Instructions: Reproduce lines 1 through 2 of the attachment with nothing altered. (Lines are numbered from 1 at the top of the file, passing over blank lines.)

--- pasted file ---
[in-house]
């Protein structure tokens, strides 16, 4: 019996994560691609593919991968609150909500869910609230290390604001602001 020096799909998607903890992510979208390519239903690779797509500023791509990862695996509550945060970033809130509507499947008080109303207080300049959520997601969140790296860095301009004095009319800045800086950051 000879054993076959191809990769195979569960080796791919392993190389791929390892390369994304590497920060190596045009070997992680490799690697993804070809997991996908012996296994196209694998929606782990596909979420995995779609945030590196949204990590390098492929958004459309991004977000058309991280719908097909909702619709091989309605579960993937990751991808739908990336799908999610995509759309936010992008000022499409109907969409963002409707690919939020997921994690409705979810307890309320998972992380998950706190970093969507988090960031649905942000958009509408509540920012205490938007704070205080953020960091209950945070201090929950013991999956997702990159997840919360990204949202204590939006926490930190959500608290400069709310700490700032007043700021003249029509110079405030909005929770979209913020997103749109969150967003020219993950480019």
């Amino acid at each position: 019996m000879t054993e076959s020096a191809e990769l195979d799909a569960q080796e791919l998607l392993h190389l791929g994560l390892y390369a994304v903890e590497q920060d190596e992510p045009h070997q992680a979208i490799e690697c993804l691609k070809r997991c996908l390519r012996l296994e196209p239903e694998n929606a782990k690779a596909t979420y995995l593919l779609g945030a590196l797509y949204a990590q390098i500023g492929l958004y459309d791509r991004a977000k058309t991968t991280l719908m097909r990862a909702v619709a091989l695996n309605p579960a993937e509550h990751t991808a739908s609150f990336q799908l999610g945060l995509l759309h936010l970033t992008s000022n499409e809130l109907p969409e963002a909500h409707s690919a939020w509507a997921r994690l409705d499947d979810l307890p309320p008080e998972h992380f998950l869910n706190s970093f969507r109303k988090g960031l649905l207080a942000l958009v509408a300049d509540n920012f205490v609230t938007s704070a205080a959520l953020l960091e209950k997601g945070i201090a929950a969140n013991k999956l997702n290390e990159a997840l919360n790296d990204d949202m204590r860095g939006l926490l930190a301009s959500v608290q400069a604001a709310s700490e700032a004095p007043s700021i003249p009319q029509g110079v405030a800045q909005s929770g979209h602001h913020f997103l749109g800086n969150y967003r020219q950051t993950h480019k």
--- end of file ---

[in-house]
């Protein structure tokens, strides 16, 4: 019996994560691609593919991968609150909500869910609230290390604001602001 020096799909998607903890992510979208390519239903690779797509500023791509990862695996509550945060970033809130509507499947008080109303207080300049959520997601969140790296860095301009004095009319800045800086950051 000879054993076959191809990769195979569960080796791919392993190389791929390892390369994304590497920060190596045009070997992680490799690697993804070809997991996908012996296994196209694998929606782990596909979420995995779609945030590196949204990590390098492929958004459309991004977000058309991280719908097909909702619709091989309605579960993937990751991808739908990336799908999610995509759309936010992008000022499409109907969409963002409707690919939020997921994690409705979810307890309320998972992380998950706190970093969507988090960031649905942000958009509408509540920012205490938007704070205080953020960091209950945070201090929950013991999956997702990159997840919360990204949202204590939006926490930190959500608290400069709310700490700032007043700021003249029509110079405030909005929770979209913020997103749109969150967003020219993950480019």